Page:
Wednesday, April 8

Beer-battered Chicken

I might have mentioned at some point that I love frying things, particularly chicken. And since I still had four chicken thighs left over after cacciatore last week, I thought I'd put a little somethin' somethin' to the test.

You see, I have long pooh-poohed the concept of batter-fried chicken. It's just not a practical method of frying; the chicken takes so long to cook in the oil that the batter just burns to a crisp. No, if you want to batter-fry chicken, it had better be boneless and cut up into little pieces if it's got a hope of achieving a balance between golden-brown and cooked all the way through. Right?

Wrong. The solution, my friends, is to par-cook the chicken. I know, it's a fairly obvious idea, something I should have been able to come up with on my own. But the thing is, why would I have bothered? I did well enough with my standard breading procedures for the concept to not cross my mind.

But I'm always open to new ideas, and since it had been ages since I had beer-battered anything, I figured I'd try something out.

The spare chicken had been sitting in the fridge in a brine for a few days. I figured that since I was cold-storing it anyway, it might as well be acquiring some extra flavor while I decided what to do with it.

The brine was nothing new. Salt, peppercorns, a little rosemary, some parsley, all dissolved in the dreaded Clamweiser. Don't you judge me, I gotta get rid of it somehow.

After extracting the chicken, I gave some thought as to how I wanted to par-cook it. All the recipes I had read online made it seem like poaching was the way to go, but I had my reservations. Poaching was well and good, but would it really add any significant flavor to my brined chicken thighs?

In the end, I settled on roasting them. There was a lot of flavor to be made here - salting, peppering, and garlic powdering the outside would create a nice, well-seasoned crust. Not to mention the wonders of the Maillard reaction. Much to my surprise (and chagrin), the lengthy brining backfired on me. So much moisture had flooded the chickenflesh that it all gooshed out when the chicken hit the pan. Rather than the almost-crispy crust I usually get from a nice pre-roast pan-sear, I was left with pallid, rubbery skin when I turned them over.

Oh, well. It still got some nice color in the oven.

Next up was the batter. I figured I'd keep it simple. Just some flour, a little baking soda, a pinch of salt, and, of course, beer. In this case, Magic Hat's lovely flagship, a bottle of #9.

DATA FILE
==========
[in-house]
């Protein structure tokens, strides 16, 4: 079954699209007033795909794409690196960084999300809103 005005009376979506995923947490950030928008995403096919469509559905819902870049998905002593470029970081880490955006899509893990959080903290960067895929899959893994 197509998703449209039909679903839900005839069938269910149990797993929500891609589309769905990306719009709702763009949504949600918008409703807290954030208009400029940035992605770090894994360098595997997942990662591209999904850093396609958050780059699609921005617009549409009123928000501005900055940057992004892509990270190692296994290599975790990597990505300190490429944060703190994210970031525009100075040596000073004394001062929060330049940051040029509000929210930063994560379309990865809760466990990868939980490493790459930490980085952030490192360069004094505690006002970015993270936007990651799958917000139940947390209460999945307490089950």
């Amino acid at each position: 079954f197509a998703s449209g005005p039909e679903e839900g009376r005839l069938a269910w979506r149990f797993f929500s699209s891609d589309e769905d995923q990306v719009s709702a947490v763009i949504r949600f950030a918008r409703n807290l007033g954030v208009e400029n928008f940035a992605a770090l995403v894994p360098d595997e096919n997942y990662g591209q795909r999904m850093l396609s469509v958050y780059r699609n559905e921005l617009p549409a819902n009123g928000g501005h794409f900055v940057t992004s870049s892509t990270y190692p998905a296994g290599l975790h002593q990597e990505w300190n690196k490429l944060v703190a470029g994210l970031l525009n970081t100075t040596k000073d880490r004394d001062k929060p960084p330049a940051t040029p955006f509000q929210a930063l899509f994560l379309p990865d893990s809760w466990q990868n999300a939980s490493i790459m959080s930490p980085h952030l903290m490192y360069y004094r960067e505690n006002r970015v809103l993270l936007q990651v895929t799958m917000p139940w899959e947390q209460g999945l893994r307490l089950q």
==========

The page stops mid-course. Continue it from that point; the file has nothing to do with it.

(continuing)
As with most of my cooking, there really wasn't much measuring going on. I was thinking I'd go for a nice pancake batter consistency, but it had been so long since I had made pancakes that I forgot what that was like. Come to think of it, I haven't had pancakes in so long that I can't remember what they're like. Great. Now I want pancakes.

Where was I? Oh, yes, the batter. It was thick enough to achieve a good coat for the chicken, so while it was resting in the fridge next to the chicken, I preheated the fryer.

At the beep-beep-beep, the chickens got a little dip in the batter...

And into the fryer they went.

At once, I knew something was wrong. The chicken dropped to the bottom of the basket and stayed there. I shook the basket a little. No movement. I poked at the chicken with the tongs. No movement. I rather suddenly realized that I had made a rookie mistake when it comes to batter-frying things. Always swish the battered material around for a bit before releasing it into the oil, or that batter'll wrap itself around whatever it lands on and not let go. The end result was a patch of exposed chicken on the initial two specimens.

(sigh) Well, if at first you don't succeed, fry, fry again, right? Right. Second run came out a lot better.

Ain't it cute? Like a big poof of fried chicken. Definitely a stern contrast to the crunchy crusts that the various dredge processes net.

Like a poof it looked, and like a poof it tasted. Crisp, but with a certain leavened give that the baking soda and beer afforded it. The inside was juicy as all get-out, especially since I had managed to overcook the chicken just a tidge in the roasting stage. And very beery in flavor. As predicted, roasting the chicken beforehand brought an explosion of toasty goodness to the table, too. All in all, I'd say the experiment was a success, though as an alternative method of frying, it's not my favorite. But it's definitely something to try again, something to take another couple of swings at to iron out the problems.

It was only later, whilst I was snacking on dessert, that I realized I probably should have kept the batter around just a little while longer...

Ah, well. C'est la vie. Next time.

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